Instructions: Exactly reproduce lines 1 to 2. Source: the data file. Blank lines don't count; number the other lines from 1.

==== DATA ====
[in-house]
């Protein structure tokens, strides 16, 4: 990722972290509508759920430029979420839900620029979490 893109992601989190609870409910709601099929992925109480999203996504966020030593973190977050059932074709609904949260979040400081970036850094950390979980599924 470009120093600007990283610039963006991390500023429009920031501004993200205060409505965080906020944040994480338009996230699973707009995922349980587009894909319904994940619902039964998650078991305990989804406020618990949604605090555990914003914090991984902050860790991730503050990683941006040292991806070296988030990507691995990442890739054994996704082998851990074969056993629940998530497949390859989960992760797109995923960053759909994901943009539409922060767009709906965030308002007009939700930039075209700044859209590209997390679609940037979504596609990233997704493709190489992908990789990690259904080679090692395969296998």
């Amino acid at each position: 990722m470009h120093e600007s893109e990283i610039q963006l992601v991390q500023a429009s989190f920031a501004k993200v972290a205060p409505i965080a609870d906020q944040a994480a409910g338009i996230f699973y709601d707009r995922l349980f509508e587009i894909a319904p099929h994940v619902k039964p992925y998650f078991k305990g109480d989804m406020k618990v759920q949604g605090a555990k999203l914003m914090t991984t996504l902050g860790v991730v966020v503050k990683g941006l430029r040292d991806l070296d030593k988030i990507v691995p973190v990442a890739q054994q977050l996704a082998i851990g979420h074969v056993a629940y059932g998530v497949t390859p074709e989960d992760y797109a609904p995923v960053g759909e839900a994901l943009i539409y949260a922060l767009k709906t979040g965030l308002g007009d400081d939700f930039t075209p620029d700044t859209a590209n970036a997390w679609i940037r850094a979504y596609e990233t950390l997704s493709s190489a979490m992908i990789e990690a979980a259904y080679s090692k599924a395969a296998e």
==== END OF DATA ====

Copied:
[in-house]
């Protein structure tokens, strides 16, 4: 990722972290509508759920430029979420839900620029979490 893109992601989190609870409910709601099929992925109480999203996504966020030593973190977050059932074709609904949260979040400081970036850094950390979980599924 470009120093600007990283610039963006991390500023429009920031501004993200205060409505965080906020944040994480338009996230699973707009995922349980587009894909319904994940619902039964998650078991305990989804406020618990949604605090555990914003914090991984902050860790991730503050990683941006040292991806070296988030990507691995990442890739054994996704082998851990074969056993629940998530497949390859989960992760797109995923960053759909994901943009539409922060767009709906965030308002007009939700930039075209700044859209590209997390679609940037979504596609990233997704493709190489992908990789990690259904080679090692395969296998």